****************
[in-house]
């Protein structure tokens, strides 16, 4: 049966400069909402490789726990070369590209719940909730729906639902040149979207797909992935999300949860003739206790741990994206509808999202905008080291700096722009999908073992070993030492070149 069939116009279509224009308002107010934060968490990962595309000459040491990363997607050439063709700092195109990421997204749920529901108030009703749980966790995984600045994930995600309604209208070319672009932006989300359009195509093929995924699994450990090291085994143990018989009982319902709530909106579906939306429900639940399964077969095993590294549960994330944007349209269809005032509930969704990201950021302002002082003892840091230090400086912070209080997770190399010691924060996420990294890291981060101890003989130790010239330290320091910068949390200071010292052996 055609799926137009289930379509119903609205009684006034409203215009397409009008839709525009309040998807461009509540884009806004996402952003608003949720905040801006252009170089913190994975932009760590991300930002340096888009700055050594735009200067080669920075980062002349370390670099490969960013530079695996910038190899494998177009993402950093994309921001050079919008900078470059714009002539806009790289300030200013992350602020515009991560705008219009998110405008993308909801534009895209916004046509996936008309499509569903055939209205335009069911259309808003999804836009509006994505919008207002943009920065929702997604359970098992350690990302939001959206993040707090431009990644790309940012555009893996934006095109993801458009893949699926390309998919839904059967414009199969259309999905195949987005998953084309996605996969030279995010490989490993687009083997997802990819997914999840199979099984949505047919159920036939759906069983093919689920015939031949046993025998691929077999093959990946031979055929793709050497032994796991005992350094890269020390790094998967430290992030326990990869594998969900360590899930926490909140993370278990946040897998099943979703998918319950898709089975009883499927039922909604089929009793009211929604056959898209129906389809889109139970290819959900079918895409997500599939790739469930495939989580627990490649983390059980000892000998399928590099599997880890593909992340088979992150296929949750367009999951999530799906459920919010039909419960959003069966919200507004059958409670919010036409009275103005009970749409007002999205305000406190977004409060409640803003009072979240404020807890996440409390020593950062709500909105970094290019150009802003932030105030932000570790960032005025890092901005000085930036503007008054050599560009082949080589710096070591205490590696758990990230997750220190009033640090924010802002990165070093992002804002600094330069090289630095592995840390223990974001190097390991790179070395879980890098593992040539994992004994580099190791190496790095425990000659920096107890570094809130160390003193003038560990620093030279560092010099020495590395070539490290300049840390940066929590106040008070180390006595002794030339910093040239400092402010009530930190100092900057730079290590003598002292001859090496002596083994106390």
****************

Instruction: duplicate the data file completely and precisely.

[in-house]
């Protein structure tokens, strides 16, 4: 049966400069909402490789726990070369590209719940909730729906639902040149979207797909992935999300949860003739206790741990994206509808999202905008080291700096722009999908073992070993030492070149 069939116009279509224009308002107010934060968490990962595309000459040491990363997607050439063709700092195109990421997204749920529901108030009703749980966790995984600045994930995600309604209208070319672009932006989300359009195509093929995924699994450990090291085994143990018989009982319902709530909106579906939306429900639940399964077969095993590294549960994330944007349209269809005032509930969704990201950021302002002082003892840091230090400086912070209080997770190399010691924060996420990294890291981060101890003989130790010239330290320091910068949390200071010292052996 055609799926137009289930379509119903609205009684006034409203215009397409009008839709525009309040998807461009509540884009806004996402952003608003949720905040801006252009170089913190994975932009760590991300930002340096888009700055050594735009200067080669920075980062002349370390670099490969960013530079695996910038190899494998177009993402950093994309921001050079919008900078470059714009002539806009790289300030200013992350602020515009991560705008219009998110405008993308909801534009895209916004046509996936008309499509569903055939209205335009069911259309808003999804836009509006994505919008207002943009920065929702997604359970098992350690990302939001959206993040707090431009990644790309940012555009893996934006095109993801458009893949699926390309998919839904059967414009199969259309999905195949987005998953084309996605996969030279995010490989490993687009083997997802990819997914999840199979099984949505047919159920036939759906069983093919689920015939031949046993025998691929077999093959990946031979055929793709050497032994796991005992350094890269020390790094998967430290992030326990990869594998969900360590899930926490909140993370278990946040897998099943979703998918319950898709089975009883499927039922909604089929009793009211929604056959898209129906389809889109139970290819959900079918895409997500599939790739469930495939989580627990490649983390059980000892000998399928590099599997880890593909992340088979992150296929949750367009999951999530799906459920919010039909419960959003069966919200507004059958409670919010036409009275103005009970749409007002999205305000406190977004409060409640803003009072979240404020807890996440409390020593950062709500909105970094290019150009802003932030105030932000570790960032005025890092901005000085930036503007008054050599560009082949080589710096070591205490590696758990990230997750220190009033640090924010802002990165070093992002804002600094330069090289630095592995840390223990974001190097390991790179070395879980890098593992040539994992004994580099190791190496790095425990000659920096107890570094809130160390003193003038560990620093030279560092010099020495590395070539490290300049840390940066929590106040008070180390006595002794030339910093040239400092402010009530930190100092900057730079290590003598002292001859090496002596083994106390």